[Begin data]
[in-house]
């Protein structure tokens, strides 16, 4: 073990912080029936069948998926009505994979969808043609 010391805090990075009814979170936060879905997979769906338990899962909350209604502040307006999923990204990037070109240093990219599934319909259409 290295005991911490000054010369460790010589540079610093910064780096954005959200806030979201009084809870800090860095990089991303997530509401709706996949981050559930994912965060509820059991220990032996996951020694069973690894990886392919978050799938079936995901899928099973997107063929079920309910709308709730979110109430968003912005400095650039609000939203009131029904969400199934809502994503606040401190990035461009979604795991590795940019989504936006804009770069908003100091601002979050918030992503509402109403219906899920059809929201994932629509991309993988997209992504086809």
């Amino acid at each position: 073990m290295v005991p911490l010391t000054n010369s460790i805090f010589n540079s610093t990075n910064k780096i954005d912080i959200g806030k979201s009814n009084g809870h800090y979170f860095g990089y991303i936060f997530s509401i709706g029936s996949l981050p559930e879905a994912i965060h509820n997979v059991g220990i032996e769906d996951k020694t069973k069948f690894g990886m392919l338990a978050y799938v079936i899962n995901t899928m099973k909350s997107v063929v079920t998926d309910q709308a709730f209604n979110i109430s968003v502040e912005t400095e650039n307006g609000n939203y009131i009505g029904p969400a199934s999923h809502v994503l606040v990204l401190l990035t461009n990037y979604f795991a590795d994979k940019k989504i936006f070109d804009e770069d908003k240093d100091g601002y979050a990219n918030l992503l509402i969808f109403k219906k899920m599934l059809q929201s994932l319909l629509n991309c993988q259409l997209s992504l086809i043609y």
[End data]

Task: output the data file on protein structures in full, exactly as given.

[in-house]
């Protein structure tokens, strides 16, 4: 073990912080029936069948998926009505994979969808043609 010391805090990075009814979170936060879905997979769906338990899962909350209604502040307006999923990204990037070109240093990219599934319909259409 290295005991911490000054010369460790010589540079610093910064780096954005959200806030979201009084809870800090860095990089991303997530509401709706996949981050559930994912965060509820059991220990032996996951020694069973690894990886392919978050799938079936995901899928099973997107063929079920309910709308709730979110109430968003912005400095650039609000939203009131029904969400199934809502994503606040401190990035461009979604795991590795940019989504936006804009770069908003100091601002979050918030992503509402109403219906899920059809929201994932629509991309993988997209992504086809």
């Amino acid at each position: 073990m290295v005991p911490l010391t000054n010369s460790i805090f010589n540079s610093t990075n910064k780096i954005d912080i959200g806030k979201s009814n009084g809870h800090y979170f860095g990089y991303i936060f997530s509401i709706g029936s996949l981050p559930e879905a994912i965060h509820n997979v059991g220990i032996e769906d996951k020694t069973k069948f690894g990886m392919l338990a978050y799938v079936i899962n995901t899928m099973k909350s997107v063929v079920t998926d309910q709308a709730f209604n979110i109430s968003v502040e912005t400095e650039n307006g609000n939203y009131i009505g029904p969400a199934s999923h809502v994503l606040v990204l401190l990035t461009n990037y979604f795991a590795d994979k940019k989504i936006f070109d804009e770069d908003k240093d100091g601002y979050a990219n918030l992503l509402i969808f109403k219906k899920m599934l059809q929201s994932l319909l629509n991309c993988q259409l997209s992504l086809i043609y």